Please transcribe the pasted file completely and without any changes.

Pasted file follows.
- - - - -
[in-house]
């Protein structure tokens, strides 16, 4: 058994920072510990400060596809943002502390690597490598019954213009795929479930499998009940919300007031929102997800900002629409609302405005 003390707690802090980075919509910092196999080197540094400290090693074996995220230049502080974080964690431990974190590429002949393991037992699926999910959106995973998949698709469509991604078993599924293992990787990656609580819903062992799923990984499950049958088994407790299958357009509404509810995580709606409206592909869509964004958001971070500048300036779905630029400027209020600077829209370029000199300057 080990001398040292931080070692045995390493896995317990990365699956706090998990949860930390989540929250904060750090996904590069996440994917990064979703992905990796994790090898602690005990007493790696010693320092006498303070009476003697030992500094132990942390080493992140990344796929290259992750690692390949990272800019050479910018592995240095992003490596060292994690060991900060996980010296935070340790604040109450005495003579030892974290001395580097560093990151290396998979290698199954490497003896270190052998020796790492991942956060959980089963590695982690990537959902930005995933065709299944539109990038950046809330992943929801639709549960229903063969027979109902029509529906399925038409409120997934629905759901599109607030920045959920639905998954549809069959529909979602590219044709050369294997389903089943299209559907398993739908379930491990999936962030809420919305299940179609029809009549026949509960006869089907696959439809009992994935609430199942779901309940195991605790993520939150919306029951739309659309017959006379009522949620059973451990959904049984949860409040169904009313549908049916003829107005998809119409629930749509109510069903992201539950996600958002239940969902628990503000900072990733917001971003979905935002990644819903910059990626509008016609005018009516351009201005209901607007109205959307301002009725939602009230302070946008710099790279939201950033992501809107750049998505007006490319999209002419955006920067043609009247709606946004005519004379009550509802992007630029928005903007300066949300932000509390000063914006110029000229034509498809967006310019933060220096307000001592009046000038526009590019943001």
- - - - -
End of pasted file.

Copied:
[in-house]
């Protein structure tokens, strides 16, 4: 058994920072510990400060596809943002502390690597490598019954213009795929479930499998009940919300007031929102997800900002629409609302405005 003390707690802090980075919509910092196999080197540094400290090693074996995220230049502080974080964690431990974190590429002949393991037992699926999910959106995973998949698709469509991604078993599924293992990787990656609580819903062992799923990984499950049958088994407790299958357009509404509810995580709606409206592909869509964004958001971070500048300036779905630029400027209020600077829209370029000199300057 080990001398040292931080070692045995390493896995317990990365699956706090998990949860930390989540929250904060750090996904590069996440994917990064979703992905990796994790090898602690005990007493790696010693320092006498303070009476003697030992500094132990942390080493992140990344796929290259992750690692390949990272800019050479910018592995240095992003490596060292994690060991900060996980010296935070340790604040109450005495003579030892974290001395580097560093990151290396998979290698199954490497003896270190052998020796790492991942956060959980089963590695982690990537959902930005995933065709299944539109990038950046809330992943929801639709549960229903063969027979109902029509529906399925038409409120997934629905759901599109607030920045959920639905998954549809069959529909979602590219044709050369294997389903089943299209559907398993739908379930491990999936962030809420919305299940179609029809009549026949509960006869089907696959439809009992994935609430199942779901309940195991605790993520939150919306029951739309659309017959006379009522949620059973451990959904049984949860409040169904009313549908049916003829107005998809119409629930749509109510069903992201539950996600958002239940969902628990503000900072990733917001971003979905935002990644819903910059990626509008016609005018009516351009201005209901607007109205959307301002009725939602009230302070946008710099790279939201950033992501809107750049998505007006490319999209002419955006920067043609009247709606946004005519004379009550509802992007630029928005903007300066949300932000509390000063914006110029000229034509498809967006310019933060220096307000001592009046000038526009590019943001």